Tuesday, June 22, 2010

Honey Ice Cream

Forgive the pictures, I couldn't get the blogger software to work right and now the eaten picture is the first one you see. It is completely out of chronological order.

I thought I would sneak in one last posting about sugar. There are natural sources of sugar of course, rather than processed corn and refined cane. Maple syrup is a staple in our house to sweeten oatmeal and yogurt, and of course, there is honey.

Honey comes from bees. Duh. Worker bees have a special 'honey stomach' in which they store sugary flower nectar. Upon returning to the hive they regurgitate and re-ingest the nectar a number of times until it is partially digested. The bees work together in this process until the honey is of the desired quality. If that grosses you out, well, more honey for me!

I had heard most of that, but I did not know that honey is particularly low in water content. It's shelf life can be measured in decades (sometimes centuries). When it is fresh in the hive, the liquid nectar is still high in water and yeast, which would make it ferment if left unchecked. The bees actually flap their wings inside the hive creating a strong draft that helps the water evaporate. This removes the water and prevents fermentation. Speaking of fermentation, honey does still contain some natural yeast and it is the main ingredient in mead. Now my brother makes beer in his home (really good beer I might add) so I bet I could find out a way to make mead. Hmmmmm.....I am going to have to look into that.

Some honey facts (because you know I love incidental information):

The sugar profile of honey is closest to that of high-fructose corn syrup in that honey is liquid at room temperature. Typically honey is 38.2% fructose, 31.3% glucose, 1.3% sucrose, 7.1% maltose, 17.2% water and 1.5% higher sugars. Honey tastes about as sweet as table sugar.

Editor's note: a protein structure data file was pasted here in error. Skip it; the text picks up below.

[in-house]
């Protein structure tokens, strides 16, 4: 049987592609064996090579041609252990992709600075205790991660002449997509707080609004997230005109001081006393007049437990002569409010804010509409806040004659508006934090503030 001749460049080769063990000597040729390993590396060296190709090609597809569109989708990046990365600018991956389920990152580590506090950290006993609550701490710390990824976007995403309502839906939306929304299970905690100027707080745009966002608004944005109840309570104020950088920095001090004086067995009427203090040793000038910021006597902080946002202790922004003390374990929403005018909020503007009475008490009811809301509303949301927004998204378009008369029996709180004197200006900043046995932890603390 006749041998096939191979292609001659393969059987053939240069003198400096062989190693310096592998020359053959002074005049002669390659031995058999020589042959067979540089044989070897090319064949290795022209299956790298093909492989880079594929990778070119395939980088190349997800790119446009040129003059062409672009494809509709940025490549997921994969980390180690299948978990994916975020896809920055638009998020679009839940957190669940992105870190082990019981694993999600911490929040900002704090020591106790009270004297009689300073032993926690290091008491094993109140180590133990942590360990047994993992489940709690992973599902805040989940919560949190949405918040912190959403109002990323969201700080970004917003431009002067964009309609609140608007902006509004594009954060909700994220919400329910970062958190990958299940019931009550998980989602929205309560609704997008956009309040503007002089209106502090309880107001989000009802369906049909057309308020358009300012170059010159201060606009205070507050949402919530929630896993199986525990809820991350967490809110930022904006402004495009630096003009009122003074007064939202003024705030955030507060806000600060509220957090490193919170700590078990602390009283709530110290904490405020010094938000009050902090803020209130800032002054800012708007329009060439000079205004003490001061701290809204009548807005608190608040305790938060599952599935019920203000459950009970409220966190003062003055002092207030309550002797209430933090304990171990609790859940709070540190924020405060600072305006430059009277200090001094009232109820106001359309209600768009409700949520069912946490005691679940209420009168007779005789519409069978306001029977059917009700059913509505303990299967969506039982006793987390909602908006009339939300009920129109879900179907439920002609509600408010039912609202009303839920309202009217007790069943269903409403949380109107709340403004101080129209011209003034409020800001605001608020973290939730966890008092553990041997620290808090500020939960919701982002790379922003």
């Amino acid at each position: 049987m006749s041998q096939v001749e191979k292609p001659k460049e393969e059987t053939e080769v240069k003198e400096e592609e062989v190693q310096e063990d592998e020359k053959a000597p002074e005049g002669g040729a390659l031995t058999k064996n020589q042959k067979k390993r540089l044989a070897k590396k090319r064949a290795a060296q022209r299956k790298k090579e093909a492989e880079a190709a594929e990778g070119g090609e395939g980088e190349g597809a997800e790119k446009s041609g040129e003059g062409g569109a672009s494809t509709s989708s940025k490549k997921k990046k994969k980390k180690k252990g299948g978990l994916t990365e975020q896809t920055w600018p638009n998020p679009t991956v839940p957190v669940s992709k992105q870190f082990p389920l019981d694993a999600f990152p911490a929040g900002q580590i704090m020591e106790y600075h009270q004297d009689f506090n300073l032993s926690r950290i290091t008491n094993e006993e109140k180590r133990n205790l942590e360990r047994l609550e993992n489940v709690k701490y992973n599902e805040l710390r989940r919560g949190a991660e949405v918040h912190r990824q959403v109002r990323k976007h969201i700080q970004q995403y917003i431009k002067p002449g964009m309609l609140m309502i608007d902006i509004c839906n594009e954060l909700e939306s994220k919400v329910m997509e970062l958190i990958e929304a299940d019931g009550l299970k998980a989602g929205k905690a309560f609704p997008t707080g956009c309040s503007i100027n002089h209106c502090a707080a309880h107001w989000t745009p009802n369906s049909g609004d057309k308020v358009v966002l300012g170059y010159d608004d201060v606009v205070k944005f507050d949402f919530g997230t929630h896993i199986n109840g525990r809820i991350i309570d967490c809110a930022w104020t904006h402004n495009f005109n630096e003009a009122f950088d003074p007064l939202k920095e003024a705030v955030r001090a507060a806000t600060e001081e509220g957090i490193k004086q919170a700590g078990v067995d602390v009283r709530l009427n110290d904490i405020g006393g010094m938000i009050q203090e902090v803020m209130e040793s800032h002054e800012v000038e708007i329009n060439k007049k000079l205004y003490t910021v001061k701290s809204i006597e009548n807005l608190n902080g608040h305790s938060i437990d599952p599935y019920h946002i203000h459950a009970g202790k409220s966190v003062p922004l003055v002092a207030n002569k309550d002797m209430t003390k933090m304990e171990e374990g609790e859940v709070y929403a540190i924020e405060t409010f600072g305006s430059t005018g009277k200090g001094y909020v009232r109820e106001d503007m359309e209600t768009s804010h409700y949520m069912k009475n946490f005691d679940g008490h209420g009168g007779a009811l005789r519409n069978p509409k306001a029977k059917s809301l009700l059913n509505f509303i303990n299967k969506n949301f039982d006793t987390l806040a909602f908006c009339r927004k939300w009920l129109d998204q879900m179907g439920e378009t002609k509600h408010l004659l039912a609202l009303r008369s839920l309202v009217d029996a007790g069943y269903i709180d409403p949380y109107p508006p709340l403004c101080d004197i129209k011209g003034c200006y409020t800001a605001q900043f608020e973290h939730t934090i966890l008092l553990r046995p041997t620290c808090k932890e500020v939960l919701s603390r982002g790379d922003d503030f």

Humans began hunting for honey at least 10,000 years ago as evidenced by cave painting in Valencia, Spain. The paintings show two women carrying baskets and using a long wobbly ladder to reach the wild nest.

The Maya regard the bee as sacred.

In some parts of post-classical Greece it was formerly the custom for a bride to dip her fingers in honey and make the sign of the cross before entering her new home.

In Jewish tradition, honey is a symbol for the new year, Rosh Hashana. The traditional new year dinner includes apple slices dipped in honey to bring in a sweet new year.

Excessive heat can have negative effects on the nutritional value of honey. At around 98-104 degrees Fahrenheit much of the antibacterial properties and enzymes are destroyed. Around 120 degrees Fahrenheit the honey sugars caramelize. Apparently you can make caramel sauce from honey. I saw it done on one of those shows where families try to eat locally for 90 days or such.

Well, I wanted to make some ice cream this weekend. And I thought it would be fitting to make ice cream with honey rather than sugar. I bought cream from Milk Thistle as well as milk. I used 2% milk but you could use whole milk or even half and half (which is really just half cream and half whole milk). And I also got my eggs from the farmer's market and I bought my honey at our Farmer's Market from a place called Nature's Way Farm. I bought the most amazing wildflower honey for $5.50 for a one pound glass jar. They have several varieties though. The only thing that wasn't local about my ice cream was the vanilla and the cinnamon.